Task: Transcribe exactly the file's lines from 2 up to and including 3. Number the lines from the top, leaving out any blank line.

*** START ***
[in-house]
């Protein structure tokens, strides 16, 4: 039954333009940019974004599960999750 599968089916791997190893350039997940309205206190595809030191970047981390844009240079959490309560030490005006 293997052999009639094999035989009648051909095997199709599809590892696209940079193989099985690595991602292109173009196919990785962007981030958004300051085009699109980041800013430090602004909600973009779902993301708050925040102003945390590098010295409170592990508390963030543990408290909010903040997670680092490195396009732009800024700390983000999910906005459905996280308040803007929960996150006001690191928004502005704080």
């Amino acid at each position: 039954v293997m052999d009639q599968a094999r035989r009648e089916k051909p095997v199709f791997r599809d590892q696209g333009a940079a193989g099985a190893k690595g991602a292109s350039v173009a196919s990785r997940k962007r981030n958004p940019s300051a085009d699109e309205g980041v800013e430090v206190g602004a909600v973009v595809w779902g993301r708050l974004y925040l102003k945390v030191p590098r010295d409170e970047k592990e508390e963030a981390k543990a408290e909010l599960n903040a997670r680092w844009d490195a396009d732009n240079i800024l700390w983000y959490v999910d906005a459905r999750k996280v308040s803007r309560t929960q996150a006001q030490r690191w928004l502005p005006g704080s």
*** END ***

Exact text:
């Protein structure tokens, strides 16, 4: 039954333009940019974004599960999750 599968089916791997190893350039997940309205206190595809030191970047981390844009240079959490309560030490005006 293997052999009639094999035989009648051909095997199709599809590892696209940079193989099985690595991602292109173009196919990785962007981030958004300051085009699109980041800013430090602004909600973009779902993301708050925040102003945390590098010295409170592990508390963030543990408290909010903040997670680092490195396009732009800024700390983000999910906005459905996280308040803007929960996150006001690191928004502005704080």
């Amino acid at each position: 039954v293997m052999d009639q599968a094999r035989r009648e089916k051909p095997v199709f791997r599809d590892q696209g333009a940079a193989g099985a190893k690595g991602a292109s350039v173009a196919s990785r997940k962007r981030n958004p940019s300051a085009d699109e309205g980041v800013e430090v206190g602004a909600v973009v595809w779902g993301r708050l974004y925040l102003k945390v030191p590098r010295d409170e970047k592990e508390e963030a981390k543990a408290e909010l599960n903040a997670r680092w844009d490195a396009d732009n240079i800024l700390w983000y959490v999910d906005a459905r999750k996280v308040s803007r309560t929960q996150a006001q030490r690191w928004l502005p005006g704080s």